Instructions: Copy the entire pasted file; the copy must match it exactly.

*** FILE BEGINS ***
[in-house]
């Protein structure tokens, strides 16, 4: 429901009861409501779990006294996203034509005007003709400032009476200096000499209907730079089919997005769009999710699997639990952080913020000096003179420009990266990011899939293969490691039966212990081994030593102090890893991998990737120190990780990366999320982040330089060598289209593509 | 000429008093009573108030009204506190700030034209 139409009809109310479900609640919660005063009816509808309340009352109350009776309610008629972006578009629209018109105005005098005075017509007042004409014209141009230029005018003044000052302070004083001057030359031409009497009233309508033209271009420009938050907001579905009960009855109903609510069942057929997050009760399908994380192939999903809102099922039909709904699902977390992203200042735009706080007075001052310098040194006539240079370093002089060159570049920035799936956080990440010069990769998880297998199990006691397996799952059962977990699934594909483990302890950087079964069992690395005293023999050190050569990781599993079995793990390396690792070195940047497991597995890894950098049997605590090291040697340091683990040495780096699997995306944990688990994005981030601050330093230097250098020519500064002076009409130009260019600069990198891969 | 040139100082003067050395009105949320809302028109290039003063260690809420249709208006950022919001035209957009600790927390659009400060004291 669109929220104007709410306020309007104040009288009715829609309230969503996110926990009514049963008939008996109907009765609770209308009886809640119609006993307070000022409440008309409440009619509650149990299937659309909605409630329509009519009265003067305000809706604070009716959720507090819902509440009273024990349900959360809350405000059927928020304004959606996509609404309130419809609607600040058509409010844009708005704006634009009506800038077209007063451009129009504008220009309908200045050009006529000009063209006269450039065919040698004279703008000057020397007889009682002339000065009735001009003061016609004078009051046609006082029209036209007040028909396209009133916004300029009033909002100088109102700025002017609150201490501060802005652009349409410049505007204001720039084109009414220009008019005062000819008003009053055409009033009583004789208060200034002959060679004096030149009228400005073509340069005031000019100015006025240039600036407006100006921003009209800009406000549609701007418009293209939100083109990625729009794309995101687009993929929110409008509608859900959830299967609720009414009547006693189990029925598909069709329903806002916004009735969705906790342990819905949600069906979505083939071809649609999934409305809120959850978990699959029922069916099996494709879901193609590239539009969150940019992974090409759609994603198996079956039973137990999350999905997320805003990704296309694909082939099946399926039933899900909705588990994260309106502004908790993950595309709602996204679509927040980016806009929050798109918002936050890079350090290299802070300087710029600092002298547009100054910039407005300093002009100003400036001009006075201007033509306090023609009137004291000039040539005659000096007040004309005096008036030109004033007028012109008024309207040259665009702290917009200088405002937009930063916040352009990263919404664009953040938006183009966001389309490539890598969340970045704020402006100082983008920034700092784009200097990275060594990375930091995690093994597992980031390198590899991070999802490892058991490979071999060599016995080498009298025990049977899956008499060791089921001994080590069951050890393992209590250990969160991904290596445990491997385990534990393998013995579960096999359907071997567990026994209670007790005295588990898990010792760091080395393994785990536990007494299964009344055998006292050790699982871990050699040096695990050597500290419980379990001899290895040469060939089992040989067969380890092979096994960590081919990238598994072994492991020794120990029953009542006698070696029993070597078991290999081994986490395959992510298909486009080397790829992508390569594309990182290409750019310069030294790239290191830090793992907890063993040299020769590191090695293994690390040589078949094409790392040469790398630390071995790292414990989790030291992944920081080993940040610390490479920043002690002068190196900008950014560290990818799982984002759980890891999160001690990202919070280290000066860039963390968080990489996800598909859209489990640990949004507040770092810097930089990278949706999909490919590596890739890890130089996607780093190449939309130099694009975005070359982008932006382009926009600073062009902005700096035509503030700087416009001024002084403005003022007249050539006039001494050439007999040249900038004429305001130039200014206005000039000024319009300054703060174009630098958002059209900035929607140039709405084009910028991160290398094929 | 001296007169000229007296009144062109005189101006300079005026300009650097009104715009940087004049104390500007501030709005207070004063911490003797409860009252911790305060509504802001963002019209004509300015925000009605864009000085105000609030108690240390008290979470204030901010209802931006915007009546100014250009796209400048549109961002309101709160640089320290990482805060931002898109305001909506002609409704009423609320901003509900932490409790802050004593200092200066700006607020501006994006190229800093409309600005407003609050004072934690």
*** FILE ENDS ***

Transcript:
[in-house]
């Protein structure tokens, strides 16, 4: 429901009861409501779990006294996203034509005007003709400032009476200096000499209907730079089919997005769009999710699997639990952080913020000096003179420009990266990011899939293969490691039966212990081994030593102090890893991998990737120190990780990366999320982040330089060598289209593509 | 000429008093009573108030009204506190700030034209 139409009809109310479900609640919660005063009816509808309340009352109350009776309610008629972006578009629209018109105005005098005075017509007042004409014209141009230029005018003044000052302070004083001057030359031409009497009233309508033209271009420009938050907001579905009960009855109903609510069942057929997050009760399908994380192939999903809102099922039909709904699902977390992203200042735009706080007075001052310098040194006539240079370093002089060159570049920035799936956080990440010069990769998880297998199990006691397996799952059962977990699934594909483990302890950087079964069992690395005293023999050190050569990781599993079995793990390396690792070195940047497991597995890894950098049997605590090291040697340091683990040495780096699997995306944990688990994005981030601050330093230097250098020519500064002076009409130009260019600069990198891969 | 040139100082003067050395009105949320809302028109290039003063260690809420249709208006950022919001035209957009600790927390659009400060004291 669109929220104007709410306020309007104040009288009715829609309230969503996110926990009514049963008939008996109907009765609770209308009886809640119609006993307070000022409440008309409440009619509650149990299937659309909605409630329509009519009265003067305000809706604070009716959720507090819902509440009273024990349900959360809350405000059927928020304004959606996509609404309130419809609607600040058509409010844009708005704006634009009506800038077209007063451009129009504008220009309908200045050009006529000009063209006269450039065919040698004279703008000057020397007889009682002339000065009735001009003061016609004078009051046609006082029209036209007040028909396209009133916004300029009033909002100088109102700025002017609150201490501060802005652009349409410049505007204001720039084109009414220009008019005062000819008003009053055409009033009583004789208060200034002959060679004096030149009228400005073509340069005031000019100015006025240039600036407006100006921003009209800009406000549609701007418009293209939100083109990625729009794309995101687009993929929110409008509608859900959830299967609720009414009547006693189990029925598909069709329903806002916004009735969705906790342990819905949600069906979505083939071809649609999934409305809120959850978990699959029922069916099996494709879901193609590239539009969150940019992974090409759609994603198996079956039973137990999350999905997320805003990704296309694909082939099946399926039933899900909705588990994260309106502004908790993950595309709602996204679509927040980016806009929050798109918002936050890079350090290299802070300087710029600092002298547009100054910039407005300093002009100003400036001009006075201007033509306090023609009137004291000039040539005659000096007040004309005096008036030109004033007028012109008024309207040259665009702290917009200088405002937009930063916040352009990263919404664009953040938006183009966001389309490539890598969340970045704020402006100082983008920034700092784009200097990275060594990375930091995690093994597992980031390198590899991070999802490892058991490979071999060599016995080498009298025990049977899956008499060791089921001994080590069951050890393992209590250990969160991904290596445990491997385990534990393998013995579960096999359907071997567990026994209670007790005295588990898990010792760091080395393994785990536990007494299964009344055998006292050790699982871990050699040096695990050597500290419980379990001899290895040469060939089992040989067969380890092979096994960590081919990238598994072994492991020794120990029953009542006698070696029993070597078991290999081994986490395959992510298909486009080397790829992508390569594309990182290409750019310069030294790239290191830090793992907890063993040299020769590191090695293994690390040589078949094409790392040469790398630390071995790292414990989790030291992944920081080993940040610390490479920043002690002068190196900008950014560290990818799982984002759980890891999160001690990202919070280290000066860039963390968080990489996800598909859209489990640990949004507040770092810097930089990278949706999909490919590596890739890890130089996607780093190449939309130099694009975005070359982008932006382009926009600073062009902005700096035509503030700087416009001024002084403005003022007249050539006039001494050439007999040249900038004429305001130039200014206005000039000024319009300054703060174009630098958002059209900035929607140039709405084009910028991160290398094929 | 001296007169000229007296009144062109005189101006300079005026300009650097009104715009940087004049104390500007501030709005207070004063911490003797409860009252911790305060509504802001963002019209004509300015925000009605864009000085105000609030108690240390008290979470204030901010209802931006915007009546100014250009796209400048549109961002309101709160640089320290990482805060931002898109305001909506002609409704009423609320901003509900932490409790802050004593200092200066700006607020501006994006190229800093409309600005407003609050004072934690």